Scams are an insidious problem – according to ACCC’s Scamwatch almost 240,000 scams were reported in 2022. ANZ’s customers are not immune to the threat of scams.
ANZ is continually reviewing and adjusting its capabilities to keep customers safe as new scams emerge and scammers change how they operate. ANZ’s newest measures include:
- The deployment of more than 170 new sophisticated algorithms that have helped to prevent $20m of customer scam losses across multiple payment channels.
- A significant investment in a new capability using AI and Machine Learning technology designed to detect accounts being used to receive funds from scam victims. Known as ‘mule accounts’, ANZ’s pilot of this technology has detected nearly 1400 high risk accounts since April 2023.
- Preventing payments being made to particular high risk cryptocurrency platforms and introducing new holds and delays to some payment types and destinations.
- Working with the major telcos to activate the Do Not Originate (DNO) service and to put in place measures that stop scammers from adopting the “ANZ” label in text messages. Known as SMS spoofing, scammers purport to be sending an SMS from a legitimate organisation, which has been a common criminal tactic across Australia in recent months.
The new measures are in addition to capabilities introduced in the last 12 months, which have seen:
- Progressive rollout of biometrics capabilities allowing ANZ to identify anomalies in usual payment processes and account opening to better protect customers from fraud and minimise security risks – our behavioural risk engine has detected more than 2200 fraudulent online applications, preventing approximately $23m being lost to criminals in the last nine months.
- The identification of compromised credentials through routine and regular dark web scanning which has resulted in proactively disabling approximately 485 at-risk profiles, preventing ~$2.5m of fraud losses per month.
- The removal of approximately 150 phishing sites per month with most of these sites taken down on the same day as reported / detected.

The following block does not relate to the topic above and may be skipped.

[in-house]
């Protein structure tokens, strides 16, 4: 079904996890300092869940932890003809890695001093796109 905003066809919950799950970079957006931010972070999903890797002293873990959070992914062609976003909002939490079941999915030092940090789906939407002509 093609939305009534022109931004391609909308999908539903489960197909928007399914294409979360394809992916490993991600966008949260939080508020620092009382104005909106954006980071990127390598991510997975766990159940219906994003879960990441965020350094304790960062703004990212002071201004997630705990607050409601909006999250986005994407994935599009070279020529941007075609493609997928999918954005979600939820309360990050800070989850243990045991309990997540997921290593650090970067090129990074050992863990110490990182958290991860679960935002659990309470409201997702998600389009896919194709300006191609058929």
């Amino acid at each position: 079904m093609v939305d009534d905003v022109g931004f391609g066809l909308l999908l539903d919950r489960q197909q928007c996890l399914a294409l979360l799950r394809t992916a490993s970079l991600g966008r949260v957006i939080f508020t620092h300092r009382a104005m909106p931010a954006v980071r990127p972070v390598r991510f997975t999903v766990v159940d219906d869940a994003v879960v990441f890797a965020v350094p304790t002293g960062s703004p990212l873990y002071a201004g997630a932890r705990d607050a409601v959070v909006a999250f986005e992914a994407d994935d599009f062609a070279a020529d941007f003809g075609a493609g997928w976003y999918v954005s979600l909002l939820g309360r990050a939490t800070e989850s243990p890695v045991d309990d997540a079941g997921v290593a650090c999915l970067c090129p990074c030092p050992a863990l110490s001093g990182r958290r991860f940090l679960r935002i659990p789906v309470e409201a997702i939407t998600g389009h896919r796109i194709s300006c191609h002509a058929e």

- Adoption of the Australian Financial Crimes Exchange’s (AFCX) Fraud Reporting Exchange (FRX) platform – a centralised system that offers near real-time reporting and actioning of fraud and scam recoveries, while providing greater efficiency and timely communications between institutions for stronger scam prevention and recoveries, where possible.
ANZ Head of Customer Protection Shaq Johnson said: “Our investment in new technologies is critical as we continue to work to protect our customers and the community from fraud and scams.”
“We are constantly reviewing and evolving our prevention and detection security settings as new scams emerge and scammers change how they operate.”
“The threat of scammers is not new. Our advancements mean we are better placed to keep our customers safe from the threat of scams.
“The challenge is that as soon as we close one avenue, the scammers quickly move to try and open another. We continue to invest millions of dollars in new technology. As a result, over the last nine months, we’ve prevented $61 million from going to cyber-criminals.
“There is a whole of community response needed to scam prevention, and while banks play a critical role, customers need to protect themselves and be extremely vigilant and suspicious of unsolicited contact,” Mr Johnson said.
Individuals of all age groups are increasingly finding themselves victims as scammers become more and more sophisticated. The most prevalent scams involve third parties gaining remote access to customers’ computers and devices, followed closely by investment, romance and inheritance scams.
ANZ’s customer protection teams and systems operate 24/7. Customers who believe they may have been a victim of a scam should contact us immediately, on 13 33 50 or visit us at http://www.anz.com.au/security/report-fraud/ for more information.
For more information on the types of scams and how to protect yourself visit http://www.anz.com.au/security/types-of-scams.